You can find more information on this new podcast on Valerie’s website here:

Episode one is now live, with a great discussion with Official Fuji X Photographer Bert Stephani.

Final thoughts…

Clearly from this post you can tell how much I value education and that I have enjoyed working with Valerie this year on her podcast and in this workshop.  If you are interested in attending one of Valerie’s workshops please go to her site here:

And, of course,  you can find out more about my own educational offerings at the following links:

I hope you enjoyed this post and that you consider taking a photography related workshop soon (in whatever genre you enjoy shooting).  The right workshop can accelerate your learning significantly and is totally worth it.

Now, it’s back to our New York series!

Until next time,


Photographing Grand Central Terminal


I think the thing I love the most about traveling and exploring new places is how it puts me in touch with history.  It is hard to describe the feelings I had when I stood in the Anne Frank House in Amsterdam, where Anne and her family hid from German occupation during World War 2 for two years before being betrayed and taken away to the concentration camps.  I held my breath when I stood at the top of Notre-Dame Cathedral one morning, looking out across the rooftops of Paris towards the Eiffel Tower.  Construction on Notre-Dame began in 1163.  853 years ago.   Amazing.  At Pearl Harbor in Honolulu I looked down at the wreck of the USS Arizona, which still leaks oil into the ocean to this day.  The bombing of that ship in 1941 brought America into World War 2.  A few hours later I stood on the deck of the USS Missouri,  in the exact spot where Japan surrendered  in 1945.  It is moments like this that keep me motivated to travel.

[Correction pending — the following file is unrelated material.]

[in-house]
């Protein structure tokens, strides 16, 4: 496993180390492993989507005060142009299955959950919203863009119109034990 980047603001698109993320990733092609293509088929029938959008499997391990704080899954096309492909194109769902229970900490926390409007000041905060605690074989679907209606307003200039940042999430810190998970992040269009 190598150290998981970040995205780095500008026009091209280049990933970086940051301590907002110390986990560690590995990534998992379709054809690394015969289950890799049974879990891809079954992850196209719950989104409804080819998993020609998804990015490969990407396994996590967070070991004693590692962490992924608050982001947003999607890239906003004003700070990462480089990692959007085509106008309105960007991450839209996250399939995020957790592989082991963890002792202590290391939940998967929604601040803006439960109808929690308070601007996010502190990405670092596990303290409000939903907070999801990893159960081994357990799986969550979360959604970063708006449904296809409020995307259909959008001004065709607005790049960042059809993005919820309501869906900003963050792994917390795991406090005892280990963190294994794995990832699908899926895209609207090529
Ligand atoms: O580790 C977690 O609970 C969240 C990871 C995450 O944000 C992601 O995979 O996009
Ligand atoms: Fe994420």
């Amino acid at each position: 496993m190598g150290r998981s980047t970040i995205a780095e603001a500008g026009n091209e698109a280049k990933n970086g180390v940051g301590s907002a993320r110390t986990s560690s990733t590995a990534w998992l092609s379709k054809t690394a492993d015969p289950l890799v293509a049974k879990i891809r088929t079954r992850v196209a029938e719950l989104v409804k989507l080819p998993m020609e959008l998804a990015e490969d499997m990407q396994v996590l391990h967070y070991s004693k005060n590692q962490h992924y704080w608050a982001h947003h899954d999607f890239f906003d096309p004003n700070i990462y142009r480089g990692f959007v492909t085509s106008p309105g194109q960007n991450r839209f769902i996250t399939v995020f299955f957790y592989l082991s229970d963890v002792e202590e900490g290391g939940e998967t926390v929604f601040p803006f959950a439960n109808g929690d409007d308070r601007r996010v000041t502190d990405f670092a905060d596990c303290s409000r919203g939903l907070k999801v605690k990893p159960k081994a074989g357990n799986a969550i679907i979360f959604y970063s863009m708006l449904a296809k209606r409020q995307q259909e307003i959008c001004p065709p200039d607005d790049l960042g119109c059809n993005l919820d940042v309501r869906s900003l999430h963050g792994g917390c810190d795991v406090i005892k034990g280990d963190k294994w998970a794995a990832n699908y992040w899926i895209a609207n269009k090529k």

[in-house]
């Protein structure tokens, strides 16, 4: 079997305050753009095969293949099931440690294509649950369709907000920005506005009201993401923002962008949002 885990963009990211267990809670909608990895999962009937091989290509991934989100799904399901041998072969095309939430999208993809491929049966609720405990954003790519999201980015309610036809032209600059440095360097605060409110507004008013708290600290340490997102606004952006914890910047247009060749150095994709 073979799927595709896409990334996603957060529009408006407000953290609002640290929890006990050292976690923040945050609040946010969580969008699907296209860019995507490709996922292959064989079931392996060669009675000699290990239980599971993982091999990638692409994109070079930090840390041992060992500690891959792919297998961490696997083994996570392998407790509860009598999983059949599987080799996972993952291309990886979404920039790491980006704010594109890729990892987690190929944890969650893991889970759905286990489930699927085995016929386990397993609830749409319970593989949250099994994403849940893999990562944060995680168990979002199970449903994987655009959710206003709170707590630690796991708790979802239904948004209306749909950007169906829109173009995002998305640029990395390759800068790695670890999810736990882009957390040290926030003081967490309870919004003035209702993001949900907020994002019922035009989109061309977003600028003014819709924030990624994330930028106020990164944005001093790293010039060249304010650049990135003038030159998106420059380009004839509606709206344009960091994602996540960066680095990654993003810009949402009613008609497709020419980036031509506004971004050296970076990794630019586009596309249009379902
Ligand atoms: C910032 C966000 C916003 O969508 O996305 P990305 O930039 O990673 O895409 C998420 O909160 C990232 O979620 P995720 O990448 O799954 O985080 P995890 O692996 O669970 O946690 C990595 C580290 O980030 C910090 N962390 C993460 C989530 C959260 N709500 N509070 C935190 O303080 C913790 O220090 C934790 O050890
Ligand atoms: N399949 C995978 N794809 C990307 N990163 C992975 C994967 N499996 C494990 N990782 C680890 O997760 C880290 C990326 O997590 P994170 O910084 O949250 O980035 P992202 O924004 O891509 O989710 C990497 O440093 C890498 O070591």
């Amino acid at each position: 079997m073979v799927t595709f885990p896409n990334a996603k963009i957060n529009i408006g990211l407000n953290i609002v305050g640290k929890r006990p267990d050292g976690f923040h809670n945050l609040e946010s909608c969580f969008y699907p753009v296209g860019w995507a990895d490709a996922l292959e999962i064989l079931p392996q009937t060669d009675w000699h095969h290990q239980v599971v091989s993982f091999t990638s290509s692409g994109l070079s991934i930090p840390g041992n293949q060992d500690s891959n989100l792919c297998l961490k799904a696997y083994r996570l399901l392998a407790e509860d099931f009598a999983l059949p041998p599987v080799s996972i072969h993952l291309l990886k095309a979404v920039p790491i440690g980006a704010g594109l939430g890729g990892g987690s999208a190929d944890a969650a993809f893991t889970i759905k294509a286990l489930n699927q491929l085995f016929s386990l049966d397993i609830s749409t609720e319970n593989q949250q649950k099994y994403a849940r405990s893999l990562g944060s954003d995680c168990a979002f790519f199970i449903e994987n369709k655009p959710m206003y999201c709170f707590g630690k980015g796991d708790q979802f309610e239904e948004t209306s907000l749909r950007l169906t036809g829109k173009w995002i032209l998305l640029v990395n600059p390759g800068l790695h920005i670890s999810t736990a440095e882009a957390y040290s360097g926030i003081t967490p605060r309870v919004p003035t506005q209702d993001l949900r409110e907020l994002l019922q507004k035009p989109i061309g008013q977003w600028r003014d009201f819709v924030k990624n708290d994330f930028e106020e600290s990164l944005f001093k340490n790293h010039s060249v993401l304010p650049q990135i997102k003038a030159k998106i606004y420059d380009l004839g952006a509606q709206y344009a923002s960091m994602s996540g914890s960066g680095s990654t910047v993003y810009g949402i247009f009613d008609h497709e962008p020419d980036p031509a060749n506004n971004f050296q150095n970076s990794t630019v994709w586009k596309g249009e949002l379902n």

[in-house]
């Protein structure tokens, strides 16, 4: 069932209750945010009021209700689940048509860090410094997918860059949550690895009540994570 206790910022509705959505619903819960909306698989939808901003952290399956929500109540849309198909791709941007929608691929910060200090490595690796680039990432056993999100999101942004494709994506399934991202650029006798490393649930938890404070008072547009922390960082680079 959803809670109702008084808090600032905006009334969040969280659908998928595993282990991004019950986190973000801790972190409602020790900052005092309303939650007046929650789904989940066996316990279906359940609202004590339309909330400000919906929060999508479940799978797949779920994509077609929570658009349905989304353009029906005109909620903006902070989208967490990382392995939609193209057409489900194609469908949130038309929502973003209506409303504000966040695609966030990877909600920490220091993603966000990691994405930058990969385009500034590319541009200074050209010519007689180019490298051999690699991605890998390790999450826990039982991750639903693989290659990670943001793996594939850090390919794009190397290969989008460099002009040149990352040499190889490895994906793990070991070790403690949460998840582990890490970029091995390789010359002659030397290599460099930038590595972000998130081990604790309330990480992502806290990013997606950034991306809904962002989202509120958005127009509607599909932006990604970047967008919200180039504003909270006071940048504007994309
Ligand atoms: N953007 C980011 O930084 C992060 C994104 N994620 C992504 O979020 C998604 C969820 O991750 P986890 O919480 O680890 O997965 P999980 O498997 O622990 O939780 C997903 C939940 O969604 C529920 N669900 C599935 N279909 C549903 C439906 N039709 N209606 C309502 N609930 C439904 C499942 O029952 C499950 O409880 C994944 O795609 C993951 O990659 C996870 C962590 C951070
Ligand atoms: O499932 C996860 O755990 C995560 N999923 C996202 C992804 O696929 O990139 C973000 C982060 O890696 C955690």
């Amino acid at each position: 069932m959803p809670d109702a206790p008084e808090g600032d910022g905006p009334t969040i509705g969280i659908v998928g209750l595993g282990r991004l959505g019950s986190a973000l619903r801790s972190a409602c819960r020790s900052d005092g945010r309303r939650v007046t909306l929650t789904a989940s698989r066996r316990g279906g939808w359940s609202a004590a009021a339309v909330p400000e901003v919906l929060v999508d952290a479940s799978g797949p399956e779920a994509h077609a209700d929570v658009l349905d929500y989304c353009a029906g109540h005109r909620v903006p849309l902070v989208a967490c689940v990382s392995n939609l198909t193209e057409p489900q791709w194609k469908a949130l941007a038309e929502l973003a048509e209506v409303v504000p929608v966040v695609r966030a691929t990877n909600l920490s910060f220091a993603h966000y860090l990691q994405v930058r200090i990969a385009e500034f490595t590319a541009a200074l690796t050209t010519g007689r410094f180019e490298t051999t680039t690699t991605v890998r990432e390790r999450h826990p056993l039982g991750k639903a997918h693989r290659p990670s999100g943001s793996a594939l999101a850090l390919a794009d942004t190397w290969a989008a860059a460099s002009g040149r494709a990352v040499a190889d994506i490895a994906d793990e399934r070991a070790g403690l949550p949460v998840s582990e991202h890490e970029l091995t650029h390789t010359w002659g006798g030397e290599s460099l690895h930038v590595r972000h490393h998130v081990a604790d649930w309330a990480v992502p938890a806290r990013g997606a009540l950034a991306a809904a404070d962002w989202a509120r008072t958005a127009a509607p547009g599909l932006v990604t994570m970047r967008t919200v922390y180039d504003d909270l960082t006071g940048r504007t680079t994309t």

New York City is iconic, known the world over, with a history all its own.  Grand Central Terminal is definitely one of the quintessential landmarks in this remarkable city, and I’d like to share part of a photo essay I shot there on my last trip.  This post is part four of a five part series featuring photography from New York City:

The roots of Grand Central Terminal go back to the Grand Central Depot, which first opened in 1871.  146 years ago.  This was followed by the Grand Central Station in 1900 and the Grand Central Terminal in 1913.  The Terminal occupies 48 acres, has 44 platforms, 67 tracks and over 750,000 people pass through its doors daily.  Yes, 750,000 per day.   The structure also houses restaurants, shopping and other assorted businesses.  It is a stunning piece of architecture.

Given its importance in the story of New York, I knew that I wanted to create a photo essay of the terminal that evoked its history and that had a timeless feel.   I chose to shoot the series in black and white, using the Acros film simulation processed with rich blacks, to try and create a cohesive series of photographs of the terminal.  All images in this series were shot with the Fuji X-Pro2 and the Fujinon 10-24mm lens, except for the close ups of the clock and the chandelier which were shot with the Fujinon 55-200mm lens.

Each photo can be clicked to view large.  I hope you like them.












Gratitude, Admiration, and One Hundred Blog Posts